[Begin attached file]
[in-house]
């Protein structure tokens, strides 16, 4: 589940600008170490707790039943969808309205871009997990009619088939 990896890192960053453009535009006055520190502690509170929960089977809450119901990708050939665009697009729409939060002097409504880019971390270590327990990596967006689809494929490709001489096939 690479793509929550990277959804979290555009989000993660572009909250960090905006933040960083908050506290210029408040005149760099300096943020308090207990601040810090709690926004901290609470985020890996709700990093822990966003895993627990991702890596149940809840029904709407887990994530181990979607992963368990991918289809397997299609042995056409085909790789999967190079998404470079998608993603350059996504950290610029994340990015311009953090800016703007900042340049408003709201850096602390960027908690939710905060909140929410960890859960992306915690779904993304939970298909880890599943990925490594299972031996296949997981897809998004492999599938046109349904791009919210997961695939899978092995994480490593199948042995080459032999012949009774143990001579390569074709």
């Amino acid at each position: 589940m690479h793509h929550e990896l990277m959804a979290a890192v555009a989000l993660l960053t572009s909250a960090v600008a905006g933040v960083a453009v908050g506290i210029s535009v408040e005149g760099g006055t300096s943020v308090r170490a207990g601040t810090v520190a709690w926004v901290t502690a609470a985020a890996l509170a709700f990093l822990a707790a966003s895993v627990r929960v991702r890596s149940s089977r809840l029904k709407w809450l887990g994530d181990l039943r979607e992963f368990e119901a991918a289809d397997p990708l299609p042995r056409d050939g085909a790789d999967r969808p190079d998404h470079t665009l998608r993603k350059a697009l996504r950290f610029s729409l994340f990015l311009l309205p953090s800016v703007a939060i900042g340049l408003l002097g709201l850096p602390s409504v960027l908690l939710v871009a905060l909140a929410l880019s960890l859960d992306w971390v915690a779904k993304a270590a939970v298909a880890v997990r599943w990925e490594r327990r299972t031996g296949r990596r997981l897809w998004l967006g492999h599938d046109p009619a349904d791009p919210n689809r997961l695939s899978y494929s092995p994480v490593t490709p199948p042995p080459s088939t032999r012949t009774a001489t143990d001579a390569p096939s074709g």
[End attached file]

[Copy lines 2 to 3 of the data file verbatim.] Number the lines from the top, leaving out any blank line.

């Protein structure tokens, strides 16, 4: 589940600008170490707790039943969808309205871009997990009619088939 990896890192960053453009535009006055520190502690509170929960089977809450119901990708050939665009697009729409939060002097409504880019971390270590327990990596967006689809494929490709001489096939 690479793509929550990277959804979290555009989000993660572009909250960090905006933040960083908050506290210029408040005149760099300096943020308090207990601040810090709690926004901290609470985020890996709700990093822990966003895993627990991702890596149940809840029904709407887990994530181990979607992963368990991918289809397997299609042995056409085909790789999967190079998404470079998608993603350059996504950290610029994340990015311009953090800016703007900042340049408003709201850096602390960027908690939710905060909140929410960890859960992306915690779904993304939970298909880890599943990925490594299972031996296949997981897809998004492999599938046109349904791009919210997961695939899978092995994480490593199948042995080459032999012949009774143990001579390569074709």
């Amino acid at each position: 589940m690479h793509h929550e990896l990277m959804a979290a890192v555009a989000l993660l960053t572009s909250a960090v600008a905006g933040v960083a453009v908050g506290i210029s535009v408040e005149g760099g006055t300096s943020v308090r170490a207990g601040t810090v520190a709690w926004v901290t502690a609470a985020a890996l509170a709700f990093l822990a707790a966003s895993v627990r929960v991702r890596s149940s089977r809840l029904k709407w809450l887990g994530d181990l039943r979607e992963f368990e119901a991918a289809d397997p990708l299609p042995r056409d050939g085909a790789d999967r969808p190079d998404h470079t665009l998608r993603k350059a697009l996504r950290f610029s729409l994340f990015l311009l309205p953090s800016v703007a939060i900042g340049l408003l002097g709201l850096p602390s409504v960027l908690l939710v871009a905060l909140a929410l880019s960890l859960d992306w971390v915690a779904k993304a270590a939970v298909a880890v997990r599943w990925e490594r327990r299972t031996g296949r990596r997981l897809w998004l967006g492999h599938d046109p009619a349904d791009p919210n689809r997961l695939s899978y494929s092995p994480v490593t490709p199948p042995p080459s088939t032999r012949t009774a001489t143990d001579a390569p096939s074709g």